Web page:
Students should be free to draw their own conclusions. But these are the points it is important for students to understand about science.

© Douglas Griffith and, 2014. Unauthorized use and/or duplication of this material without express and written permission from this blog’s author and/or owner is strictly prohibited. Excerpts and links may be used, provided that full and clear credit is given to Douglas Griffith and with appropriate and specific direction to the original content.

Stupidity Pandemic

April 1, 2014

Picking up from the previous blog that left with the exhortation not to follow the Krell to extinction it would be well to ask, where do we stand now? We are at the peak of scientific knowledge, but too much of the world lives at a subsistence level, and there are numerous wars and conflicts. Millions of people are displaced and have neither homes nor prospects. Terrorists are preoccupied with jihad. Even in the so-called advanced countries stupidity reigns. Many people cling to discredited dogmas and reject scientific findings. I find it quite annoying that many people enjoy the benefits of medicine and technology that result from science, yet reject the scientific basis on which these benefits depend. Worse yet, these individuals’ beliefs risk further advancements in science, technology, and medicine. Moreover, they prevent or hinder responding to problems with a strong scientific basis that need to be addressed. There is a member of the U.S. Congress who believes in a literal interpretation of the Bible and enforces his beliefs in his legislative actions. What is even more depressing is that citizens of a presumably advanced country elected such a man to office.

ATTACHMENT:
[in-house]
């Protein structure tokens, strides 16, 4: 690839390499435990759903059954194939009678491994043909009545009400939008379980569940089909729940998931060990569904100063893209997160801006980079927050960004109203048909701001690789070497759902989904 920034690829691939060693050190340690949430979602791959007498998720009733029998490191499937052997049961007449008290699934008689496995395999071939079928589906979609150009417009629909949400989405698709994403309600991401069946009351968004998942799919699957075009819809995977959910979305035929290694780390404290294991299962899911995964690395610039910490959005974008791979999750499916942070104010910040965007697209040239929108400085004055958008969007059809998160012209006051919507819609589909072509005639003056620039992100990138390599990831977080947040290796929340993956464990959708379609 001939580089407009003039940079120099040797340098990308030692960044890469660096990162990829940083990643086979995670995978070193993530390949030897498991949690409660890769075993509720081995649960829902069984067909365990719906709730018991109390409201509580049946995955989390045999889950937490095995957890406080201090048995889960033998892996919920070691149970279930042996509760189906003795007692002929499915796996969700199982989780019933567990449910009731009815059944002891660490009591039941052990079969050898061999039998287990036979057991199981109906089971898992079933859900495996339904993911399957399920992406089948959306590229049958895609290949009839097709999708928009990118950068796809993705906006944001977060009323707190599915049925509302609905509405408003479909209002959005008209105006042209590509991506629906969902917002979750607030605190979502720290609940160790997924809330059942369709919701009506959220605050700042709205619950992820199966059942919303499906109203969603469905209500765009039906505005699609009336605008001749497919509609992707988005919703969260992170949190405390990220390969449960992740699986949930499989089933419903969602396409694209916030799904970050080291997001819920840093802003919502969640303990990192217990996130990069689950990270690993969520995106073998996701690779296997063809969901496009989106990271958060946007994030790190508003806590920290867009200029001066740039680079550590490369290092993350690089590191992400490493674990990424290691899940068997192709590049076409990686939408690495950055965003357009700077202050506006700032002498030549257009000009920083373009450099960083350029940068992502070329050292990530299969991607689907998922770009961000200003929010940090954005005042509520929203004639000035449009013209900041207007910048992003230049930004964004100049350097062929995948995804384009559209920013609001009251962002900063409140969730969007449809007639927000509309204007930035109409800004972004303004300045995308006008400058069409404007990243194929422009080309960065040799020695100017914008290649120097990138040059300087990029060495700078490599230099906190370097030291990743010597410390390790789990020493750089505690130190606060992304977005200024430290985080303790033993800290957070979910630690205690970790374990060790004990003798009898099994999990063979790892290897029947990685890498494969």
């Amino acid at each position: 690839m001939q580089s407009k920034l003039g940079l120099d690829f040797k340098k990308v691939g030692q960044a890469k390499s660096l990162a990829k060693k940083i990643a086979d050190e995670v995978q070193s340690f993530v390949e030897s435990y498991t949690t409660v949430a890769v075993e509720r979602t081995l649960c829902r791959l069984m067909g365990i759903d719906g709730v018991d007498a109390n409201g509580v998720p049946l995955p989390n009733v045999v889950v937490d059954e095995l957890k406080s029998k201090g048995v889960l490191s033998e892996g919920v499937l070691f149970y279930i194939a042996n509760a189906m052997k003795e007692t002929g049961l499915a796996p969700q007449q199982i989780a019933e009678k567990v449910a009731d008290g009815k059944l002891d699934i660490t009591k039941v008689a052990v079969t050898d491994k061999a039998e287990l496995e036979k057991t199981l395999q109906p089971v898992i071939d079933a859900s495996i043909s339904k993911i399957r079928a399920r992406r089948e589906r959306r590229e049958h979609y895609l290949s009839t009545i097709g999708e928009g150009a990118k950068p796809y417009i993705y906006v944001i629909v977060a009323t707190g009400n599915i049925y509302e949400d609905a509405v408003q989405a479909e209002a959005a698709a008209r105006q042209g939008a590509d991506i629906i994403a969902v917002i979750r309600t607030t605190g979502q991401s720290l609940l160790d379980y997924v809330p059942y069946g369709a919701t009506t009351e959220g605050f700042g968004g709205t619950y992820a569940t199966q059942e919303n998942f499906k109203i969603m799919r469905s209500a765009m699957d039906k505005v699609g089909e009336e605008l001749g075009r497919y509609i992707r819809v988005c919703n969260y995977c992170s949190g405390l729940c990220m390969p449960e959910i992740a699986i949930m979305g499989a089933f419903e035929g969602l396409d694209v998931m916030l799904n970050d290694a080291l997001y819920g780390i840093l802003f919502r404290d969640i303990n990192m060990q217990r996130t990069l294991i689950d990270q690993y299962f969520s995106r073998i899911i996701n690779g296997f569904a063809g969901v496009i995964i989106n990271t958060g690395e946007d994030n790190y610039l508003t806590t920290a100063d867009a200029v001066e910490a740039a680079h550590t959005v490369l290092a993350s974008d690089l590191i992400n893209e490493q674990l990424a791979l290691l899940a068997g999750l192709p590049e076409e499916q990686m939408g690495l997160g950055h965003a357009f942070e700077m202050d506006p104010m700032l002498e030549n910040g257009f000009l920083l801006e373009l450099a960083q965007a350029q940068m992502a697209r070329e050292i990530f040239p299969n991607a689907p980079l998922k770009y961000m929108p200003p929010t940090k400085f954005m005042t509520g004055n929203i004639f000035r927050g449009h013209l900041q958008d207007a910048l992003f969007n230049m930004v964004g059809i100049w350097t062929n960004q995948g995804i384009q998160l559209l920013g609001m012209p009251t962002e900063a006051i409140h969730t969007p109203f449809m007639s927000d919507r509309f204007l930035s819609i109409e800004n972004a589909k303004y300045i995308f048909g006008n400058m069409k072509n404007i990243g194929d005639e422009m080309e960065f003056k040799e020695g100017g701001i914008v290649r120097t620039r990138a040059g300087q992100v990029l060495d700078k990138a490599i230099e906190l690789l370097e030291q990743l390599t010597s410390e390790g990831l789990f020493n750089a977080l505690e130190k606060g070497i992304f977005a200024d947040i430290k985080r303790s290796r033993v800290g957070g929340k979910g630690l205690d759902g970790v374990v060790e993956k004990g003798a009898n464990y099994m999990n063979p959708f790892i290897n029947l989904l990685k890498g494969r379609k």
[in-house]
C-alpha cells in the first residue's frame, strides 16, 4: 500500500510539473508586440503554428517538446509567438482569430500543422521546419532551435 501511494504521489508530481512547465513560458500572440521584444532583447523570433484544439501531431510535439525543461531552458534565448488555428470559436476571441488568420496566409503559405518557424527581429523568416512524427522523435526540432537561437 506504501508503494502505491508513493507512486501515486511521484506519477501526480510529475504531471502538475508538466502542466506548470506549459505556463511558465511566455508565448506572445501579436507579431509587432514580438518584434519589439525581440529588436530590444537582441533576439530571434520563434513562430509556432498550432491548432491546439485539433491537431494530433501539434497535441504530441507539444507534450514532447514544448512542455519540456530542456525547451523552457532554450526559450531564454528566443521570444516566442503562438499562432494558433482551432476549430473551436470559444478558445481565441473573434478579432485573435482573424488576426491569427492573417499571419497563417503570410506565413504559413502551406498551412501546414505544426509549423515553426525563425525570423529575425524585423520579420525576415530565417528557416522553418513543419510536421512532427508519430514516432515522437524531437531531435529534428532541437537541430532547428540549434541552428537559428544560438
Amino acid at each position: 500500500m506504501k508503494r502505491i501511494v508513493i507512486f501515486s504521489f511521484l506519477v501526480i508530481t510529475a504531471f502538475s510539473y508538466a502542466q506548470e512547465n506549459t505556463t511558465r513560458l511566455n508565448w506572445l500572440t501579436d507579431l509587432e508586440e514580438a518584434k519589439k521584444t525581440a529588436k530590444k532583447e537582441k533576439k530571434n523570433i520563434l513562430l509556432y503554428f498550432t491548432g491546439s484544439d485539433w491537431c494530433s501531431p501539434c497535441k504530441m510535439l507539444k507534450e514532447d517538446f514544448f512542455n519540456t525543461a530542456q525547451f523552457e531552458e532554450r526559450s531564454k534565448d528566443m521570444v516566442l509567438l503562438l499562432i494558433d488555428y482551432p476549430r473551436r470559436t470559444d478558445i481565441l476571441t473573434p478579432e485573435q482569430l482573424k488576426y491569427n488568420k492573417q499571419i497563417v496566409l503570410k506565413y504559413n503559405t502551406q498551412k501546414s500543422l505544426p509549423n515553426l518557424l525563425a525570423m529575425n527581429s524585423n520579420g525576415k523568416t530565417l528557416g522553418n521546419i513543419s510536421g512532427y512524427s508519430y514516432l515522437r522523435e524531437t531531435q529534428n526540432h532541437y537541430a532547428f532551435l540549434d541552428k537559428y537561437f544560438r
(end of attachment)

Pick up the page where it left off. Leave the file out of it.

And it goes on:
Senator Kay Bailey Hutchinson proposed that Congress double funds for medical science, but to cut the entire social and behavioral sciences budget of the National Science Foundation. Although she is to be applauded for doubling funds for medical science, it is regrettable that she fails to see the relevance of the social sciences. One can well argue that most of our problems need to be addressed by the social and behavioral sciences, (To read more on this topic, enter “STEM’ into the search block of the healthymemory blog).
Debates in the United States center on whether someone is for or against Big Government. This is a meaningless question and a meaningless topic for debate. What is Big Government? Perhaps it could be defined in terms of the percentage of the GNP spent by the government, but that would still be a pointless basis for debate. The debate should be on what services should be provided by government and which by the private sector. Moreover, this debate should not be on the basis of what people believe, but on the basis of reasoning and evidence. Public policy should be evidence-based. Sometimes the evidence is there for the asking, but often experiments need to be done. When this happens, there is some evidence of intelligence. Unsupported beliefs indicate stupidity. To put this in Kahnman’s terms, we need System 2 processes, not System 1 processes (if this is not understood, enter “Kahneman” into the search block of the healthymemory blog.).